Players on teams throughout the league are working out, or at least some of them are, in anticipation of the start of the 2011 season … whenever that is. Owners are preparing contingency plans in case the upcoming season is an abbreviated one. Fans are paying more and more attention to college football.
But at least two people might be smiling somewhere about the lockout: Dallas tackle Doug Free and his agent, Jimmy Sexton.
That’s not to suggest that either wants to see the 2011 season cancelled or even shortened — they undoubtedly would rather be planning for Free’s appearance at training camp. But after his first season as a starter, Free finds himself as a free agent. Until the labor dispute between the NFL’s owners and players is resolved, and the league’s negotiating rules for the upcoming season are in place, it won’t be known whether he is a restricted or unrestricted free agent. But either way, he is due for a large raise.
Free made a reported $550,000 last season. After the season, he received the highest possible offer from the Cowboys: a first- and third-round tender that guarantees him a salary of $3.5 million next year. But if the team wants to lock him up for more than a year, it can negotiate a longer contract, which will require a substantially higher salary. The team could make sure Free doesn’t leave town by slapping the franchise tag on him, but that would guarantee Free a salary of just over $10 million per season — a pretty lofty price tag for the team’s 2007 fourth-round pick who has appeared in 33 games, starting 23, in four NFL seasons.
But back to the point: the reason Free and Sexton might be quietly enjoying the lockout, at least a little, is because the longer it goes on, the less time teams will have to prepare, and the shorter the preparation time is, the more likely it is that Free will remain at left tackle … which means more money.
When he was drafted in April, Tyron Smith made some comments about how the Cowboys want him to come in and play left tackle. Few, if any, interpreted that to mean they expected him to sit on the bench, so a little deductive reasoning leads to the conclusion that Free and Smith would flip: Smith would play on the left, while Free would play on the right.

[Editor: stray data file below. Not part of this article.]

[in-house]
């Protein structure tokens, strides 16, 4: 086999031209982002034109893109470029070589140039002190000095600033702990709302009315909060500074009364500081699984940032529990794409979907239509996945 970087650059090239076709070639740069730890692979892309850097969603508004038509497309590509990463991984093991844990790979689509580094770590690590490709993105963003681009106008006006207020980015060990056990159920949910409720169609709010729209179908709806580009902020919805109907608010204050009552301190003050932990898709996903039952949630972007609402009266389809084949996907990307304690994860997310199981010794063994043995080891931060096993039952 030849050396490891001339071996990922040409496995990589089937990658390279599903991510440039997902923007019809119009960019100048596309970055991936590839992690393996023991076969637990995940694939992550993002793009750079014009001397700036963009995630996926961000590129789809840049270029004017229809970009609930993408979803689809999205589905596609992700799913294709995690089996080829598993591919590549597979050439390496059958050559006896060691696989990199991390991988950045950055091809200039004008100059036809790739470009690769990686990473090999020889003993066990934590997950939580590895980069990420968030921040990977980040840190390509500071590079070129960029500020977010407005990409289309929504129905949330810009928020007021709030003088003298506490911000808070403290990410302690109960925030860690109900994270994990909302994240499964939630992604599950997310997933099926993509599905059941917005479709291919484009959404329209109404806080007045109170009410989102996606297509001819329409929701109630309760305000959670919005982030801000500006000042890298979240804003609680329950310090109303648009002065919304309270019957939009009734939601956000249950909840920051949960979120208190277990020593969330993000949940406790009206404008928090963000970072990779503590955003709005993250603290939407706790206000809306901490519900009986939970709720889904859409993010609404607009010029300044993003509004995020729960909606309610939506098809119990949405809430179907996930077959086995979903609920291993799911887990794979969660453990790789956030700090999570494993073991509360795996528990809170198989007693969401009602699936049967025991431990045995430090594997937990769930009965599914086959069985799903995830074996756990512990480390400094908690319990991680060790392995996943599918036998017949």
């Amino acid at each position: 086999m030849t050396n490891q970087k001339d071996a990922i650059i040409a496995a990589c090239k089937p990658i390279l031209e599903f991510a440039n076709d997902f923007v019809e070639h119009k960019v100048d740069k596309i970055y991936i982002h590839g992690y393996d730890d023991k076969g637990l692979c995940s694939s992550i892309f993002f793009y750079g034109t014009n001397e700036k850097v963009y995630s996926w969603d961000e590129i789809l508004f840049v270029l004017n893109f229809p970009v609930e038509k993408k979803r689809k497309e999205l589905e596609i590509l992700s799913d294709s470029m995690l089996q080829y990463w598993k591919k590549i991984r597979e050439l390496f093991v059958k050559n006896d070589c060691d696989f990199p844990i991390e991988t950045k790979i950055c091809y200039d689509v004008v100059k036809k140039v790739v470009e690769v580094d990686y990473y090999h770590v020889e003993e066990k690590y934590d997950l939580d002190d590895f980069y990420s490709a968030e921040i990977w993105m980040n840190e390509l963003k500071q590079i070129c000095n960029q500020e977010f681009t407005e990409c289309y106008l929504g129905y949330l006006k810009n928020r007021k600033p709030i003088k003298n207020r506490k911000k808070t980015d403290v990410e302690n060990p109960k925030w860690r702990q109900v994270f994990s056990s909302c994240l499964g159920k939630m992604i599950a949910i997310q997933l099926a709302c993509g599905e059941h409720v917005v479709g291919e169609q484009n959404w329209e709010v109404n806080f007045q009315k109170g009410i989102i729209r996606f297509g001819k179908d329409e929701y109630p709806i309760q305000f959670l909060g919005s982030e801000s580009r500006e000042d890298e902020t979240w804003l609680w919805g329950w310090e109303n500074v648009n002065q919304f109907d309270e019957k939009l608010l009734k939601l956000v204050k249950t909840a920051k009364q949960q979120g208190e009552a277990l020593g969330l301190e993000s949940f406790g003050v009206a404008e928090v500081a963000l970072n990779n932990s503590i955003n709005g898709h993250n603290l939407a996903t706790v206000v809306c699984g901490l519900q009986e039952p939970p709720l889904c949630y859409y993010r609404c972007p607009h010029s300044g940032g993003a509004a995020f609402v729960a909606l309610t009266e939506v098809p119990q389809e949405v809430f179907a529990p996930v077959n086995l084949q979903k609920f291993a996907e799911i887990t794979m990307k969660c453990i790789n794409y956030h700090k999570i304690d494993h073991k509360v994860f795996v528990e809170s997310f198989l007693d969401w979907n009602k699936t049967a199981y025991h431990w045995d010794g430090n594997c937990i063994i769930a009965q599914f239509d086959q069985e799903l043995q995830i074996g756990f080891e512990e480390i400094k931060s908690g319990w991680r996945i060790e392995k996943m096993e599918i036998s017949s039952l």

Right or wrong, left tackles make more than their counterparts at the other end of the line of scrimmage. Consider the following salaries:
• Washington’s Trent Williams, a rookie in 2010, is due to make nearly $8 million in 2011 and $11 million in 2012.
• Philadelphia’s Jason Peters is set to make almost $6 million next season, and almost $8 million in 2012.
• San Diego’s Marcus McNiell is owed $10 million this season, and $10.5 next year.
• Miami’s Jake Long is scheduled to make a little over $11 million each of the next two seasons.
Does anyone really think Sexton doesn’t want his client viewed as a left tackle when negotiations begin? Of course he does.
The Cowboys have made no secret of the fact that they view re-signing Free as arguably their top offseason priority, whenever the league opens for business again, and after a strong showing in his first season as a starter, Free and Sexton find themselves in a decent bargaining position.
But the key to a really massive payday might well be the lockout. If the Cowboys view Smith as their left tackle of the future, the mini-camps and Organized Team Activities (OTAs) teams normally hold at this time of year are extremely valuable teaching sessions. It’s hard enough for a rookie to adjust to the size and speed of NFL opponents, but he also has to learn a new system and the terminology that goes along with it. In addition, no position group requires the development of timing and chemistry that the offensive line does, and each day that the lockout drags on is a day Smith can’t be working with his new teammates … and therefore an extra day of leverage for Free.
Dallas had the NFL’s highest payroll last year (at nearly $125 million), and already has nearly $10 million more than that committed to players for 2011 … and that’s without signing any free agents or draft picks. In addition, team officials have said the Cowboys will reduce their payroll this season, so some former players will be set free.
If he is made an unrestricted free agent, Free will have other teams interested in signing him, so the Cowboys will have to be aggressive while staying within the parameters of their team budget. But protecting Tony Romo’s blind side is one of the most important jobs on the team, and the longer the lockout goes on, the less time Smith would have to make the transition to the left side … thereby strengthening Free’s bargaining position every day.